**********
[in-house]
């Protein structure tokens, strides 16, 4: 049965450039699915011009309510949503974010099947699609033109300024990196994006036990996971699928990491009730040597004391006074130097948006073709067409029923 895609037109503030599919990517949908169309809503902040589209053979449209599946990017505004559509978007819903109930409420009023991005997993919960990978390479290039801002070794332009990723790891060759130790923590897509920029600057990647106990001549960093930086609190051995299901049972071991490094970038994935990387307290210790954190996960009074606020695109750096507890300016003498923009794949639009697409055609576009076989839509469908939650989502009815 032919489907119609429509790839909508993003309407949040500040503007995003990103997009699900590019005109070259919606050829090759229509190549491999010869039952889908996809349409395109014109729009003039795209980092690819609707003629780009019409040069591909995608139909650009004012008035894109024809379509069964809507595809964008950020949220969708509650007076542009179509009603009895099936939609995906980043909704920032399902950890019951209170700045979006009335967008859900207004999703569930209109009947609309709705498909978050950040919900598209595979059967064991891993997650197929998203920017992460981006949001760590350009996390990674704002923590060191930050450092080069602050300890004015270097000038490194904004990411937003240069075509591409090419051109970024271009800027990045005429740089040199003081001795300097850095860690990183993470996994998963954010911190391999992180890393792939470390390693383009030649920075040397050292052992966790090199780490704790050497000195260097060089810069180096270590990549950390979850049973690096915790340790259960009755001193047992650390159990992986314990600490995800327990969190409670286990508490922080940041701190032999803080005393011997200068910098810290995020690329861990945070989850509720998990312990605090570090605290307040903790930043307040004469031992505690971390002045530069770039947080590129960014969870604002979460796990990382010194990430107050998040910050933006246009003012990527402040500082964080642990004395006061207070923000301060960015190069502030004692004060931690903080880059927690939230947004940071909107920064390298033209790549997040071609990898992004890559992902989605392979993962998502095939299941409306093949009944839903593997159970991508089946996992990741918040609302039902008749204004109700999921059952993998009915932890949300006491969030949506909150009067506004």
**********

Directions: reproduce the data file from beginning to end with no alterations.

[in-house]
């Protein structure tokens, strides 16, 4: 049965450039699915011009309510949503974010099947699609033109300024990196994006036990996971699928990491009730040597004391006074130097948006073709067409029923 895609037109503030599919990517949908169309809503902040589209053979449209599946990017505004559509978007819903109930409420009023991005997993919960990978390479290039801002070794332009990723790891060759130790923590897509920029600057990647106990001549960093930086609190051995299901049972071991490094970038994935990387307290210790954190996960009074606020695109750096507890300016003498923009794949639009697409055609576009076989839509469908939650989502009815 032919489907119609429509790839909508993003309407949040500040503007995003990103997009699900590019005109070259919606050829090759229509190549491999010869039952889908996809349409395109014109729009003039795209980092690819609707003629780009019409040069591909995608139909650009004012008035894109024809379509069964809507595809964008950020949220969708509650007076542009179509009603009895099936939609995906980043909704920032399902950890019951209170700045979006009335967008859900207004999703569930209109009947609309709705498909978050950040919900598209595979059967064991891993997650197929998203920017992460981006949001760590350009996390990674704002923590060191930050450092080069602050300890004015270097000038490194904004990411937003240069075509591409090419051109970024271009800027990045005429740089040199003081001795300097850095860690990183993470996994998963954010911190391999992180890393792939470390390693383009030649920075040397050292052992966790090199780490704790050497000195260097060089810069180096270590990549950390979850049973690096915790340790259960009755001193047992650390159990992986314990600490995800327990969190409670286990508490922080940041701190032999803080005393011997200068910098810290995020690329861990945070989850509720998990312990605090570090605290307040903790930043307040004469031992505690971390002045530069770039947080590129960014969870604002979460796990990382010194990430107050998040910050933006246009003012990527402040500082964080642990004395006061207070923000301060960015190069502030004692004060931690903080880059927690939230947004940071909107920064390298033209790549997040071609990898992004890559992902989605392979993962998502095939299941409306093949009944839903593997159970991508089946996992990741918040609302039902008749204004109700999921059952993998009915932890949300006491969030949506909150009067506004």